You're right. It should be called auto-thyristor flash instead of just thyristor flash.

The Vivitar 285HV is also a sturdy workhorse but that one has no swivel function, just bounce tilt.
 

sircam

New Member
May 21, 2007
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#18
You're right. It should be called auto-thyristor flash instead of just thyristor flash.

The Vivitar 285HV is also a sturdy workhorse but that one has no swivel function, just bounce tilt.
Yup. Vivitar 285HVs are safe for mounting on digital cameras. I use them occasionally when I need extra power... but I do find them quite a bother to mount directly onto a DSLR because they cannot swivel. But they are extremely reliable whenever I use them either as a standalone unit off-camera OR on my customized flash bracket.

That said, nothing beats the sheer build quality, usability and feature-set of the Metz 58-AF. Other camera brands can only aspire rise to the level of the Metz 58-AF. The top of the line Canon and Nikon speedlights do come close though!

After using several DSLRs and advanced compacts over the years across brands, my faithful Metz flashguns always performed as expected.

Useful advice to newbies: If you are interested in using bounce flash, I'd strongly advise investing in nothing lower than a flashlight equivalent in brightness to the Metz 48-AF and 58-AF units. I'd suggest the Metz 58-AF for sheer power and additional features, else the Metz 48-AF which is a close second. Both these flashes will find ready buyers in this forum if you decide to change in the future.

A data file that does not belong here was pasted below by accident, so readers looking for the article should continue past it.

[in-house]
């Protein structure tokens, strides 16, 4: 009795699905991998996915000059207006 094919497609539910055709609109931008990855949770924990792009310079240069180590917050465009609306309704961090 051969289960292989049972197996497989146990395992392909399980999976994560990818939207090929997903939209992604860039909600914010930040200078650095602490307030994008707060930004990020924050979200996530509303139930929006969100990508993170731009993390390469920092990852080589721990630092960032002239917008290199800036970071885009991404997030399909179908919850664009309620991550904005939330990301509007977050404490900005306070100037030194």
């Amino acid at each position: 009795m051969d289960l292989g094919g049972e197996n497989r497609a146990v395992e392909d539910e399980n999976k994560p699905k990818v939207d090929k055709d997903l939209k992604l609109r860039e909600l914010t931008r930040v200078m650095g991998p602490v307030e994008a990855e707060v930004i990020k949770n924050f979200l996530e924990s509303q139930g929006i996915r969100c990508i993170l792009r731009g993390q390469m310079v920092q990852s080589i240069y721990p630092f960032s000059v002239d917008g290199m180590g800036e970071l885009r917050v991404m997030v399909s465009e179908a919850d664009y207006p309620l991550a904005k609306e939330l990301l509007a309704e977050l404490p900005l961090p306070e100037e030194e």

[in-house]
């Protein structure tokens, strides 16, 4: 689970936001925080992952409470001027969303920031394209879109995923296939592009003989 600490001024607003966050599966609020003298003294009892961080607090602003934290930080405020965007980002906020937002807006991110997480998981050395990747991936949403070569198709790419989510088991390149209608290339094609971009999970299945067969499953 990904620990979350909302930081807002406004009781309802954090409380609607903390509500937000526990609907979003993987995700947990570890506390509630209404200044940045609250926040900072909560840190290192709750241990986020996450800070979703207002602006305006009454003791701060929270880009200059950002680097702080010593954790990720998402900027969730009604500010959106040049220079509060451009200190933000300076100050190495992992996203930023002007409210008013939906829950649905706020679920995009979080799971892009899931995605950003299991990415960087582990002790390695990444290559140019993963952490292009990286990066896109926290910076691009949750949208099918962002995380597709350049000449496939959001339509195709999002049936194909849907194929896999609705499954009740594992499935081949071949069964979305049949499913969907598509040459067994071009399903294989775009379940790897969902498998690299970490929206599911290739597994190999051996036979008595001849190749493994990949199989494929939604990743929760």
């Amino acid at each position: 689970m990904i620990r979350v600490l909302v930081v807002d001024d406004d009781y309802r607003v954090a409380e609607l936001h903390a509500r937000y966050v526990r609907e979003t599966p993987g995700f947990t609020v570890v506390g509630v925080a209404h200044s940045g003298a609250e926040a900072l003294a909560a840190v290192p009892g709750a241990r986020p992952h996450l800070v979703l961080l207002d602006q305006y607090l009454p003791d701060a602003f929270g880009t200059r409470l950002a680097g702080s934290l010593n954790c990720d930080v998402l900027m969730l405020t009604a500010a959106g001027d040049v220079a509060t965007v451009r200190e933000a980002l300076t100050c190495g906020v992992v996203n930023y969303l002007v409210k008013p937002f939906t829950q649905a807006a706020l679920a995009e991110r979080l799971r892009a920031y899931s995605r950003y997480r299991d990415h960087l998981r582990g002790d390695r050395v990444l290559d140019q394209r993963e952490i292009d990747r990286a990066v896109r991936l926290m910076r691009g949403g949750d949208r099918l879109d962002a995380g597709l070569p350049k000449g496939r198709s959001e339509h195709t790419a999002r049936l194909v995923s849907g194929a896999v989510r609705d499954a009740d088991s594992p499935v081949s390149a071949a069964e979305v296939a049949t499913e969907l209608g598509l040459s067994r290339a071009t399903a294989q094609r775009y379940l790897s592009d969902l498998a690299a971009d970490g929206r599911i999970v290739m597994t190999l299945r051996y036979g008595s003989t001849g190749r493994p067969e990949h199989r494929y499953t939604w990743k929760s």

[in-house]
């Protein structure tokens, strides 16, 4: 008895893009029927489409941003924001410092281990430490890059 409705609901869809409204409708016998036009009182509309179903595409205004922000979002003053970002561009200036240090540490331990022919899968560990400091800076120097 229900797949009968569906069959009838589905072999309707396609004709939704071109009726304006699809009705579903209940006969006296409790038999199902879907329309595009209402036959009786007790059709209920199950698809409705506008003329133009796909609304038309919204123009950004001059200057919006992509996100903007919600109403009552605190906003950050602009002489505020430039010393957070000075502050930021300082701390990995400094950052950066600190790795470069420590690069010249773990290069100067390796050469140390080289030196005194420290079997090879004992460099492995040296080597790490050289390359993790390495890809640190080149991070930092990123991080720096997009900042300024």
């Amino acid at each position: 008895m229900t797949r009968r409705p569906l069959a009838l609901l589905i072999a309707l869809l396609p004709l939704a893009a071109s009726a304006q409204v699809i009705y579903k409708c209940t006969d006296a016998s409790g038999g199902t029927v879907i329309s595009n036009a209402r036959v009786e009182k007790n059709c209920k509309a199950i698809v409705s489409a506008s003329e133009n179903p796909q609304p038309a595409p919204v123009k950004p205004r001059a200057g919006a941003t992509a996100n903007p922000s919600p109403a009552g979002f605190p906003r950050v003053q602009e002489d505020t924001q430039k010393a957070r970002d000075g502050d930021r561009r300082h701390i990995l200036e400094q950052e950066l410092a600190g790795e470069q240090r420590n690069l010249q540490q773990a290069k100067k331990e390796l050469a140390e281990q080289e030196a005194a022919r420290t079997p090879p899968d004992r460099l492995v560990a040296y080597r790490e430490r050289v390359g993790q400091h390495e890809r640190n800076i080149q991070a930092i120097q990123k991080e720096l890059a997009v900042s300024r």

If you can afford it, don't waste your time doing research into the different kinds of flash units and flash brands... just purchase a bright feature-rich Metz flash! Slightly more expensive initially... but cheaper in the long run if you are serious about learning advanced techniques of flash photography.
 

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darrrrrrrrrr

Senior Member
Sep 19, 2006
3,209
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Singapore
#19
If you can afford it, don't waste your time doing research into the different kinds of flash units and flash brands... just purchase a bright feature-rich Metz flash! Slightly more expensive initially... but cheaper in the long run if you are serious about learning advanced techniques of flash photography.
I agree, getting a good flash is very important as it makes flash photography much easier. Even with the Nikon SBs I had some limitations, like cannot do off-camera flash easily, no HSS, limitations on flash exposure (high ISO, wide apertures), no spot beam, etc.